Emergency contraception (EC) has come a long way. You might know this as “the morning after pill” or “Plan B”. EC is a way to prevent pregnancy following intercourse when no birth control was used or, when the method of birth control you thought was reliable suddenly isn’t, such as a broken condom or a missed birth control pill. Lets face it…accidents happen and you want to be prepared when they do. Here is what you need to know:
1. Pills containing the progestin hormone Levonorgestrel, (Plan B One-Step, Next Choice) are available without a prescription to those of any age. It works best when taken within 24 hours after unprotected intercourse, but is still effective up to 5 days later. Side affects are minimal, possibly some nausea. This Levonorgestrel EC is not as effective in women weighing more than 154 (70 kg).
Even though EC pills are available without a prescription, which gives women privacy and convenience, it does not necessarily lower rates of undesired pregnancy. Unfortunately, multiple studies have shown that even though women may have EC pills available, few use them after every act of unprotected intercourse.
2. Pills containing another type of progestin is available only by prescription This pill contains ulipristal acetate (brand name, Ella). It works about twice as well as the levonorgestrel EC and is effective up to 5 days after unprotected intercourse. It is also more effective for obese women. Both of these EC pills are safe for all women and do not raise the risk of deep vein thrombosis (blood clots).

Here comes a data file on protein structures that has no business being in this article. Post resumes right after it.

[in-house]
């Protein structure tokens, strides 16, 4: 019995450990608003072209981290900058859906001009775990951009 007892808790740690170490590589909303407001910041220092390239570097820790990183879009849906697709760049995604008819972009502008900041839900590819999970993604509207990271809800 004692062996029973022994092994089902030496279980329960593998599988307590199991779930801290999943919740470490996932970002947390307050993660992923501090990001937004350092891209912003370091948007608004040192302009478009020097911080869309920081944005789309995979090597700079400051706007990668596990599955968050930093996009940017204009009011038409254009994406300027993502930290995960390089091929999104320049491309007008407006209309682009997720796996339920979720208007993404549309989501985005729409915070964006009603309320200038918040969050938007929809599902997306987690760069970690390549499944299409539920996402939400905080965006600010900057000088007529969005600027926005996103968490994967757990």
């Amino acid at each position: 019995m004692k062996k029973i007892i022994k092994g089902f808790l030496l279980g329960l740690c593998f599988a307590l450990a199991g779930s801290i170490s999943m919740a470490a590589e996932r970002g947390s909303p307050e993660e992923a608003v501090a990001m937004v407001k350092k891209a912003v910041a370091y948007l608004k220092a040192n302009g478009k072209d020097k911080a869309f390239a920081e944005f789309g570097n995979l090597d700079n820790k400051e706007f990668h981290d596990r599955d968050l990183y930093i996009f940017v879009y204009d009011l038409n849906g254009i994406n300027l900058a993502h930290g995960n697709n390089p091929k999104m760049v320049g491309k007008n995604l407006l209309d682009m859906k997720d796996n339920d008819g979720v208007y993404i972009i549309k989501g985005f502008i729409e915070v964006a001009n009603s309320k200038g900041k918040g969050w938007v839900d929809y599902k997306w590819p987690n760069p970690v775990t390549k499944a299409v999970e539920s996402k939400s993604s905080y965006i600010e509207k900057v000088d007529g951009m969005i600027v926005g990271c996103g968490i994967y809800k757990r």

3. The copper-containing IUD is the most effective EC which needs to be placed within 5 days of unprotected intercourse. Having an IUD inserted will also give women long term effective birth control for up to 12 years! IUD’s can be expensive ($200-500) and needs to be inserted by a trained practitioner.
I do not recommend using the old “Yuzpe” regimen in which women would take 2 doses of 2-4 oral contraceptive pills that contain both estrogen and progestin. This method is less effective, less safe and has more side effects.
These oral methods of EC do not adversely effect an established pregnancy. It also has no long-term negative effects on fertility. They work by stopping or delaying ovulation (release of an egg from the ovary). The IUD works by thickening the cervical mucous so sperm get trapped and by changing the lining of the uterus so implantation cannot take place. These methods do not abort a growing embryo (abortifacient).
Talk to your doctor or practitioner about EC methods. These should be used as a back-up to your current on-going birth control method should something go wrong. Be aware that these EC methods do not protect against STI’s. There are many choices for women to prevent unwanted pregnancy.